At some point, all of our modern languages likely had an origin point, or even more likely, multiple origin points. But linguists struggle with finding it.

Most agree that there was some sort of proto-language that originated somewhere in Eurasia.

Where? Well, there’s discussion a-plenty, which I’m not going to get into here — it’s only relevant because all of our words came from somewhere.

In the case of the raven, the croaky, creaky sounds it makes are most likely some form of imitation Called onomatopeia, it’s a big, random-sounding word that means it imitates a sound. Like boom, pow, and Meow.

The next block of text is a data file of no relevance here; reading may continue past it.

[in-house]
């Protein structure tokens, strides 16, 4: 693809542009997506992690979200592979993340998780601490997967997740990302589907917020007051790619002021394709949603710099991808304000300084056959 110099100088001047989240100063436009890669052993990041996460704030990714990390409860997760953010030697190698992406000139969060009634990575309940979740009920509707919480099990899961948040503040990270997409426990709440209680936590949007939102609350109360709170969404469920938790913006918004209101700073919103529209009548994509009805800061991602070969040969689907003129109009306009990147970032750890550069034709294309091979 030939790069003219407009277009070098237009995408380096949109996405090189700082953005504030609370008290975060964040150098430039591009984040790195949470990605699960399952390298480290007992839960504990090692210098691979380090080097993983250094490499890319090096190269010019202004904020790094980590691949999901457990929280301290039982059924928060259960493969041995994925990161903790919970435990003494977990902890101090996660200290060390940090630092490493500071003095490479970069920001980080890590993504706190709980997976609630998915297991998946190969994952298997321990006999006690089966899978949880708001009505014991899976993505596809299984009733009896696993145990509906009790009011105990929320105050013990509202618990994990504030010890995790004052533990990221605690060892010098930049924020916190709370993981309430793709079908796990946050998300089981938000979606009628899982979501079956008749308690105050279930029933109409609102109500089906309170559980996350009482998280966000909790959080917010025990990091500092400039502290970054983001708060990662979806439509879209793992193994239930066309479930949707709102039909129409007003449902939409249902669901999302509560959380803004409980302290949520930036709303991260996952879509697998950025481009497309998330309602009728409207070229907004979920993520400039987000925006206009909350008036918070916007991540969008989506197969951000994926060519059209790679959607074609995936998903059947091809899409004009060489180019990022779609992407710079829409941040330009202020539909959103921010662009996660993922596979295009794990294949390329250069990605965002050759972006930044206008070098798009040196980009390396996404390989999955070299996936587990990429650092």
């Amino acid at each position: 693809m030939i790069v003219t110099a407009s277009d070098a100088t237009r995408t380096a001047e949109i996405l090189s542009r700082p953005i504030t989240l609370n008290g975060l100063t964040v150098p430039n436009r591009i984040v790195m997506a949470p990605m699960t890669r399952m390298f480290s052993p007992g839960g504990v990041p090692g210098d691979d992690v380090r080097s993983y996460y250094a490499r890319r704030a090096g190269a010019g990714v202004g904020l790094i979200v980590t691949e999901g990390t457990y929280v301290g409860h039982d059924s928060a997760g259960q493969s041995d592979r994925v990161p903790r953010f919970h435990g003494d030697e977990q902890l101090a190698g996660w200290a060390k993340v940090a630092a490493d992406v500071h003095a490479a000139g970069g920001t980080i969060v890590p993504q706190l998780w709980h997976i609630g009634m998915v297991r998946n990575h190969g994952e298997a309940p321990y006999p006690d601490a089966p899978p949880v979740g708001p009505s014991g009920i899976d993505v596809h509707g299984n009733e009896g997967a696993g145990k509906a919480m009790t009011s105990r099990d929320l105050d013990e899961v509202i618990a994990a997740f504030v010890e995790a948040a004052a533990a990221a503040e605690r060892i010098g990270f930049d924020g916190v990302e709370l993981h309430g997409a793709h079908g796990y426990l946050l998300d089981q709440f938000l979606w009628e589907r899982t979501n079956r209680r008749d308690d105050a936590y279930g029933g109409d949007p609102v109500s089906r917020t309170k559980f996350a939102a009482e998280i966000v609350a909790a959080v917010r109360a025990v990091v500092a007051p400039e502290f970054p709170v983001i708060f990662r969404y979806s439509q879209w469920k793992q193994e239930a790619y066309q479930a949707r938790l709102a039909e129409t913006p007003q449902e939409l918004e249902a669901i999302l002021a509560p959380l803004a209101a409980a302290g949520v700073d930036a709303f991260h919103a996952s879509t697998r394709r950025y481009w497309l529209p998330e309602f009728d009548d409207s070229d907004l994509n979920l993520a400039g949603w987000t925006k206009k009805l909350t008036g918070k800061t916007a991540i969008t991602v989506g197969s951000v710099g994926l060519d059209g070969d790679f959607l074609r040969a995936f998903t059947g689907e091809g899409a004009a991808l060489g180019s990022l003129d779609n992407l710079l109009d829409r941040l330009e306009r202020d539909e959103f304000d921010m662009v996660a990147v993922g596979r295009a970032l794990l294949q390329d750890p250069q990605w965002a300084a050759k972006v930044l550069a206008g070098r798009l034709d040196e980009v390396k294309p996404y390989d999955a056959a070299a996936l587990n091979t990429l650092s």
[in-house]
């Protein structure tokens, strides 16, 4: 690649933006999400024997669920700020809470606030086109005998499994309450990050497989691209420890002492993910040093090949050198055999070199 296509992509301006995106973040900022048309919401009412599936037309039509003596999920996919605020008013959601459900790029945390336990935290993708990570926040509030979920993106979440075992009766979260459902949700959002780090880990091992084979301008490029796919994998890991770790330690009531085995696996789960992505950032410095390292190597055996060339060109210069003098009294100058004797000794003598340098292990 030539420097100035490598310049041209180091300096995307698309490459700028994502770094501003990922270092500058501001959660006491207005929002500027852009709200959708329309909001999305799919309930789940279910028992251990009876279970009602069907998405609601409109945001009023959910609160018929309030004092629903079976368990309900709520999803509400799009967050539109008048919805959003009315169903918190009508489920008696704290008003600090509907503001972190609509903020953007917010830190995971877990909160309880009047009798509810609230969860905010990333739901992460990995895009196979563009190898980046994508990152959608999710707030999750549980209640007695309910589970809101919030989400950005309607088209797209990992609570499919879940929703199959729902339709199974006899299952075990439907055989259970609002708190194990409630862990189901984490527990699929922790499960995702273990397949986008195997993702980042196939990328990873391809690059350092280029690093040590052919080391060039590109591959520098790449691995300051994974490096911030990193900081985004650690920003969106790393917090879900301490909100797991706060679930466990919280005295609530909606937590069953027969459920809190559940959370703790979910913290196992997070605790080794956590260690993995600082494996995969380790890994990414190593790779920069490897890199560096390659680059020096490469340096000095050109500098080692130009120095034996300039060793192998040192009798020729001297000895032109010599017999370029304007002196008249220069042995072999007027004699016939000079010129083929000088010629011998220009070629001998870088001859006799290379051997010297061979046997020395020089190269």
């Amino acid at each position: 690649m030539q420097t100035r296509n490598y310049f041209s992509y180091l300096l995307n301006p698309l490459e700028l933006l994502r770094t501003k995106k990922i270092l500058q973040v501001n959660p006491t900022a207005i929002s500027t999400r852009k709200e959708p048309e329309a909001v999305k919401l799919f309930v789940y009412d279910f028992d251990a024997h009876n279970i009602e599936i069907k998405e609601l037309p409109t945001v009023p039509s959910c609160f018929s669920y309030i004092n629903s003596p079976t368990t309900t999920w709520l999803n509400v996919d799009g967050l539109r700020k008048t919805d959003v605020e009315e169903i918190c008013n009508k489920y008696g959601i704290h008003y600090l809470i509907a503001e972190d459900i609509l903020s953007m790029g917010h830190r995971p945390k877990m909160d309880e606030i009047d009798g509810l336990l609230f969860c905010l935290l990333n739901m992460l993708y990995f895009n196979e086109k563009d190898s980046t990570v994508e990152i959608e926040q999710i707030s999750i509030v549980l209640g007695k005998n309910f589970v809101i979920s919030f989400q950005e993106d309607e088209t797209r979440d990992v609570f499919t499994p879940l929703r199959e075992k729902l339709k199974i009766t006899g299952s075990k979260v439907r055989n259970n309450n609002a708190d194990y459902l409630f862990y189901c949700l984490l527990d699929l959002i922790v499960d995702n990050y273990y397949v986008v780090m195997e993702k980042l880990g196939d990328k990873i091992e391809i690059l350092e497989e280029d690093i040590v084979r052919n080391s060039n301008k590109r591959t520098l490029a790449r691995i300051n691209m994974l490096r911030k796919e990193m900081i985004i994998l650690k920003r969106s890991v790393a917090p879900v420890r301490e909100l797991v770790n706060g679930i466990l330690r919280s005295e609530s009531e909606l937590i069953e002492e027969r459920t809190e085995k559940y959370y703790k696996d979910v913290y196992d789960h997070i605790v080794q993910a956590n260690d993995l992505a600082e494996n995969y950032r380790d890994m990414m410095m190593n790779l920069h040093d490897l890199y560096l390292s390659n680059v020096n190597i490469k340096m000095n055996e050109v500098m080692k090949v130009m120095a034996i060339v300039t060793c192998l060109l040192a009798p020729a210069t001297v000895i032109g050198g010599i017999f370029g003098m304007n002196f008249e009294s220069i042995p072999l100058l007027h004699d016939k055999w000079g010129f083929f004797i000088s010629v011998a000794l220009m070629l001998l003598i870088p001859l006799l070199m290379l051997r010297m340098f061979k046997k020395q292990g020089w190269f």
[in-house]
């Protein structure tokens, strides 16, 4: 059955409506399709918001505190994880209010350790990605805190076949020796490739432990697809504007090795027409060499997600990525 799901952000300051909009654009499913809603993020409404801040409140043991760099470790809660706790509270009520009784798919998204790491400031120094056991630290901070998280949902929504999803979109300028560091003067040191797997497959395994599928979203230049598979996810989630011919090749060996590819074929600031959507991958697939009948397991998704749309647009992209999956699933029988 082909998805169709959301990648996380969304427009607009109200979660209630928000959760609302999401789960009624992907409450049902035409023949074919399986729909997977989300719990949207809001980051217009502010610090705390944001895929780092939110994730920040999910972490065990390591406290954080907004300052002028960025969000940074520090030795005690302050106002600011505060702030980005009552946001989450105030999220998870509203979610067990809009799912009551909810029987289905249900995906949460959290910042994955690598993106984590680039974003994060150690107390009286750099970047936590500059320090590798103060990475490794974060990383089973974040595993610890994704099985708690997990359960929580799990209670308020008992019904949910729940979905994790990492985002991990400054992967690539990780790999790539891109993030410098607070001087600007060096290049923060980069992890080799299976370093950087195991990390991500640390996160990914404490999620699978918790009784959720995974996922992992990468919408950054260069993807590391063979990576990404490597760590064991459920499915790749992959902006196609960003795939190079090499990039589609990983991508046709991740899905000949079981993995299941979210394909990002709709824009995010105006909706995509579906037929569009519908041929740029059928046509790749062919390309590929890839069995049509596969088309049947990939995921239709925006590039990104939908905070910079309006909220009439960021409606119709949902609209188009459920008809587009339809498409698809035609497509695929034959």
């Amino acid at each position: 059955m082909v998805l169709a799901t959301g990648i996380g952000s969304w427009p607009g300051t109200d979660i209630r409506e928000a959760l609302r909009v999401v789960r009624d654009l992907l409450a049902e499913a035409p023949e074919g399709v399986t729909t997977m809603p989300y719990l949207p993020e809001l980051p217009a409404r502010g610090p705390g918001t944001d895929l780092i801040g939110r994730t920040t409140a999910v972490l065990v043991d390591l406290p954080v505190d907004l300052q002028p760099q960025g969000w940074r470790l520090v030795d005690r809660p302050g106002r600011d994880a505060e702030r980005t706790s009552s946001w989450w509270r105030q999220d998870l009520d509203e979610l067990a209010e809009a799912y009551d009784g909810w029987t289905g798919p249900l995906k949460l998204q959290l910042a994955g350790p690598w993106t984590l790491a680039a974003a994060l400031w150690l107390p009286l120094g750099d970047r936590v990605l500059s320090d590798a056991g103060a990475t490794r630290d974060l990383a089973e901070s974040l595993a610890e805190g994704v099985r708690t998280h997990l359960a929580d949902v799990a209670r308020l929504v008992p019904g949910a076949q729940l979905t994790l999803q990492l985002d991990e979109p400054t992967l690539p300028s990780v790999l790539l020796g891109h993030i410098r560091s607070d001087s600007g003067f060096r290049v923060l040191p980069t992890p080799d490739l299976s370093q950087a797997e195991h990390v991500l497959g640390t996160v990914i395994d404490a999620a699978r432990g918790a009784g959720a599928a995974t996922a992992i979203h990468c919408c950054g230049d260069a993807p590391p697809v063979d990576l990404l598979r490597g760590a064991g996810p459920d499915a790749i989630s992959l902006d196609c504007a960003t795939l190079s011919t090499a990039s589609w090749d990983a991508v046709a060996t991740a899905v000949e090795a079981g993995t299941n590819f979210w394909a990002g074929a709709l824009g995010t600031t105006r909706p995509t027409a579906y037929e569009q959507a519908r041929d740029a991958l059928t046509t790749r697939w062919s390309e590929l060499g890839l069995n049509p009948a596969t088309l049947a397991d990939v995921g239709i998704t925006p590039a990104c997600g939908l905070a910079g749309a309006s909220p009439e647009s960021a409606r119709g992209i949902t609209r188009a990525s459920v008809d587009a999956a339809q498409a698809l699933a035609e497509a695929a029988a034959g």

According to linguists, it probably started with Proto-Indo-European (PIE), a hypothetical language that our hypothetical ancestors might have spoken. Because, for as long as humans have existed, we have labeled things…and in this case, Proto-German was the most likely origin — *khrabanaz. Which also filtered into old Norse (hrafn) and a multitude of other languages.

Ironically, even though Latin’s word for ravens is different, it describes their calls: croaking and creaking.

Here’s the entry in

”Late Old English ræfenrefen, earlier hræfn (Mercian), hrefn, hræfn (Northumbrian, West Saxon), from Proto-Germanic *khrabanaz (source also of Old Norse hrafn, Danish ravn, Dutch raaf, Old High German hraban, German Rabe “raven,” Old English hroc “rook”), from a PIE root imitative of harsh sounds (compare Latin crepare “to creak, clatter,” cornix “crow,” corvus “raven;” Greek korax“raven,” korōnē “crow;” Old Church Slavonic kruku “raven;” Lithuanian krauklys “crow”). Old English, by a normal alteration of -fn, also used hræmnhremm.”